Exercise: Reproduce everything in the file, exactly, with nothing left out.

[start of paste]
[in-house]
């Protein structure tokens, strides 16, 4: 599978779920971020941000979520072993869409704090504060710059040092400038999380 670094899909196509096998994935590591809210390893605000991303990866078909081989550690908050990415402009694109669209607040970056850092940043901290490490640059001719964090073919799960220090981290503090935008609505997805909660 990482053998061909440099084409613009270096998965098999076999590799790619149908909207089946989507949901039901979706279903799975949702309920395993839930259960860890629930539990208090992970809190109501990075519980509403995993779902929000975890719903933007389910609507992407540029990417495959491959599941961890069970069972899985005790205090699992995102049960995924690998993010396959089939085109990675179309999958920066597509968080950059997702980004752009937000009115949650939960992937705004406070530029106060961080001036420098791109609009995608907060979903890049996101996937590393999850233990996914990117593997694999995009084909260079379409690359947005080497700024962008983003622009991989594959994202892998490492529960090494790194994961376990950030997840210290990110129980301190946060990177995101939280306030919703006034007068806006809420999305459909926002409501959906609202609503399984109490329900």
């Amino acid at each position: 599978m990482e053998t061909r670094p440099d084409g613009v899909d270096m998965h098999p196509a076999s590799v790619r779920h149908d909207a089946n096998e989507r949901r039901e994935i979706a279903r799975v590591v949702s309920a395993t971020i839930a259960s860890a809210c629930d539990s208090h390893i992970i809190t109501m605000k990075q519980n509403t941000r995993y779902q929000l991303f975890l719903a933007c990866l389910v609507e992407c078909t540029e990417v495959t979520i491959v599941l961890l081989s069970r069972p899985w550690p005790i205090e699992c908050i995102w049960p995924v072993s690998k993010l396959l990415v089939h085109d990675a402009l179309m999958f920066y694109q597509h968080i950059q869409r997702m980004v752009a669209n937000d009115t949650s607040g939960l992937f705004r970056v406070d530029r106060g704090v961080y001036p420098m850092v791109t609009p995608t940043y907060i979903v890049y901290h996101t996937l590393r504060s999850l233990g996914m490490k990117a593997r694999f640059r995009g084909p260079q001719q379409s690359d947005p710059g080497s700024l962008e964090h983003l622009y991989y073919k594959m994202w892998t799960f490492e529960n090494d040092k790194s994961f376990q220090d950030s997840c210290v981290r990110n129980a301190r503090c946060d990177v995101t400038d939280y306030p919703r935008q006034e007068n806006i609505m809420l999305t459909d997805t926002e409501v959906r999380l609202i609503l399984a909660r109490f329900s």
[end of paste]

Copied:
[in-house]
């Protein structure tokens, strides 16, 4: 599978779920971020941000979520072993869409704090504060710059040092400038999380 670094899909196509096998994935590591809210390893605000991303990866078909081989550690908050990415402009694109669209607040970056850092940043901290490490640059001719964090073919799960220090981290503090935008609505997805909660 990482053998061909440099084409613009270096998965098999076999590799790619149908909207089946989507949901039901979706279903799975949702309920395993839930259960860890629930539990208090992970809190109501990075519980509403995993779902929000975890719903933007389910609507992407540029990417495959491959599941961890069970069972899985005790205090699992995102049960995924690998993010396959089939085109990675179309999958920066597509968080950059997702980004752009937000009115949650939960992937705004406070530029106060961080001036420098791109609009995608907060979903890049996101996937590393999850233990996914990117593997694999995009084909260079379409690359947005080497700024962008983003622009991989594959994202892998490492529960090494790194994961376990950030997840210290990110129980301190946060990177995101939280306030919703006034007068806006809420999305459909926002409501959906609202609503399984109490329900």
């Amino acid at each position: 599978m990482e053998t061909r670094p440099d084409g613009v899909d270096m998965h098999p196509a076999s590799v790619r779920h149908d909207a089946n096998e989507r949901r039901e994935i979706a279903r799975v590591v949702s309920a395993t971020i839930a259960s860890a809210c629930d539990s208090h390893i992970i809190t109501m605000k990075q519980n509403t941000r995993y779902q929000l991303f975890l719903a933007c990866l389910v609507e992407c078909t540029e990417v495959t979520i491959v599941l961890l081989s069970r069972p899985w550690p005790i205090e699992c908050i995102w049960p995924v072993s690998k993010l396959l990415v089939h085109d990675a402009l179309m999958f920066y694109q597509h968080i950059q869409r997702m980004v752009a669209n937000d009115t949650s607040g939960l992937f705004r970056v406070d530029r106060g704090v961080y001036p420098m850092v791109t609009p995608t940043y907060i979903v890049y901290h996101t996937l590393r504060s999850l233990g996914m490490k990117a593997r694999f640059r995009g084909p260079q001719q379409s690359d947005p710059g080497s700024l962008e964090h983003l622009y991989y073919k594959m994202w892998t799960f490492e529960n090494d040092k790194s994961f376990q220090d950030s997840c210290v981290r990110n129980a301190r503090c946060d990177v995101t400038d939280y306030p919703r935008q006034e007068n806006i609505m809420l999305t459909d997805t926002e409501v959906r999380l609202i609503l399984a909660r109490f329900s």